AG's Office aware of online prostitution
Guam - While these days most of us do mostly everything online, there is one corner of the Internet that many people don't know exists. And even for those that do acknowledge and safely use dating sites and online classified services, many steer clear of the more suspect ones due to their growing reputations for being fronts for illegal solicitation, otherwise known as prostitution.
We now examine some of the very dangerous repercussions that can ensue when people use the web for purposes that are a little too social.
The Internet has much to offer but at times it may offer and solicit too much. With a click or a tap, a user can avail themselves of a wide range of services - and it is no surprise that sex is one of them.
As a matter of fact, a quick search of the classifieds platforms Craigslist or Backpage, you can find several people from Guam and the Marianas searching for love, offering personal services and massages. Such categories include searching for same-sex "hookups", swinging, group sex, infidelity - and these are only the ones we can safely read on the air. The issue is whether this is prostitution or genuinely arrangements that are mutually-consensual.
According to Guam Attorney General Leonardo Rapadas his office is aware of what's happening online, and whether the solicitation occurs on the corner of a street or disguised as an advertisement seeking companionship or offering escort services, it is still punishable by law. "But as long as all of the elements are elements that we can prove in Guam and occur in Guam then these are cases that we can charge we are aware of craigslist and we are aware of that being used in many, many cases locally," he explained. In general however, according to Rapadas, proving that online prostitution has occurred is not a simple task as many advertisements for such services masquerade in sections such as casual encounters, or personals.
Chief prosecutor Basil O'Mallan said, "That's where GPD would have to step in and complete their investigation determine well they said it was only an escort service or it was only for companionship but money was exchanged and that would require the GPD investigation to find out what was really going on."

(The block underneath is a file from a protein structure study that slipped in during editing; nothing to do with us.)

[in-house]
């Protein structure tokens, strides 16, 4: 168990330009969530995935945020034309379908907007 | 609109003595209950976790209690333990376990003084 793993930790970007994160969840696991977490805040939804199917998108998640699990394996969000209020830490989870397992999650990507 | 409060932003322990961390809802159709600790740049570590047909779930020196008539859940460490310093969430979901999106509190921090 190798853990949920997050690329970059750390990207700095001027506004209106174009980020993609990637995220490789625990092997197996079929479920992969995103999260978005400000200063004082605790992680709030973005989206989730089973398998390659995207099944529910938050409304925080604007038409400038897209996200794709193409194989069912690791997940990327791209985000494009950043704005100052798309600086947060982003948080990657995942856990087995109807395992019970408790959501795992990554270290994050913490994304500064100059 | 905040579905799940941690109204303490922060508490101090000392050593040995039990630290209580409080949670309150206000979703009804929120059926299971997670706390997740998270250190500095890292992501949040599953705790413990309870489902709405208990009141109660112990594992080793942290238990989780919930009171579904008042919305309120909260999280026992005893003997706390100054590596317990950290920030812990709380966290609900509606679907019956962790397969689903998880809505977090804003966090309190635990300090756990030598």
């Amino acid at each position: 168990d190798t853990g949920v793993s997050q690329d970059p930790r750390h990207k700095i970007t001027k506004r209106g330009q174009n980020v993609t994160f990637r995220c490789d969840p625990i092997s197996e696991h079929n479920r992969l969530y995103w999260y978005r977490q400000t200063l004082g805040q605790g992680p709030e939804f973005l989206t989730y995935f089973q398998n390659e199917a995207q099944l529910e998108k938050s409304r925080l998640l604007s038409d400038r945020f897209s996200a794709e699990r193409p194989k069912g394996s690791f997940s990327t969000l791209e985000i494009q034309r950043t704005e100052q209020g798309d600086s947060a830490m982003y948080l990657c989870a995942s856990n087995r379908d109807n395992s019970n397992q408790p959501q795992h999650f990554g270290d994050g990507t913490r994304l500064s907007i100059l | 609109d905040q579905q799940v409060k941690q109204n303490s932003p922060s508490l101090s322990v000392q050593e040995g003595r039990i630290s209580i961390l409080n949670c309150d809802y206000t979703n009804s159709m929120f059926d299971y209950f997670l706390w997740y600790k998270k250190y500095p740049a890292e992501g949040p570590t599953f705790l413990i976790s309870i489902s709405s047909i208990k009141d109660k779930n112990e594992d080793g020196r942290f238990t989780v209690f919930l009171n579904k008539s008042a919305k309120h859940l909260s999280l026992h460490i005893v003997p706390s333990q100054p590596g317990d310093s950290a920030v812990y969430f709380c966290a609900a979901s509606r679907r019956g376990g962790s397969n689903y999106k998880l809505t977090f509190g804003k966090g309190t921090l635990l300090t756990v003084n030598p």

O'Mallan says other websites such as PeopleFromGuam.com and ChatGuam were taken offline as the website morphed into sites where online prostitution services were rampant.
Meanwhile Rapadas says attorneys general from across the country have had discussions with individuals that have set up these sites and have been successful in getting them to clean them up.
He adds that many sites are legitimate businesses, but are not aware that they're also being used for soliciting sex.
But despite cooperation by the website creators, Rapadas says online prostitution is a nationwide problem and one that won't easily be rid of. While he says it is something that gets rooted up fairly quickly like any enterprise something new will pop up to take its place.
"The people who are purveyors of this try as they might they will get caught it's just a matter of time now where the prosecution occurs depends on where the best evidence is where the evidence takes us it may occur we may have citizens on Guam who are soliciting in somewhere in Colorado and vice versa so again we have cooperation with other law enforcement entities and territories so if it happens we will be able to lure them out, so the message is don't do it. That's just the bottom line - don't do it," he said.
But the legal ramifications are not the only danger posed by engaging in online prostitution as Rapadas says, "Time and time again young girls and boys who find themselves having to do this not knowing who is on the other side a lot of times end up disappearing. You read about this happening elsewhere but that's something we don't want to happen here" and for that reason the Attorney General's Office and local law enforcement are tasked with keeping a watchful eye on these sites.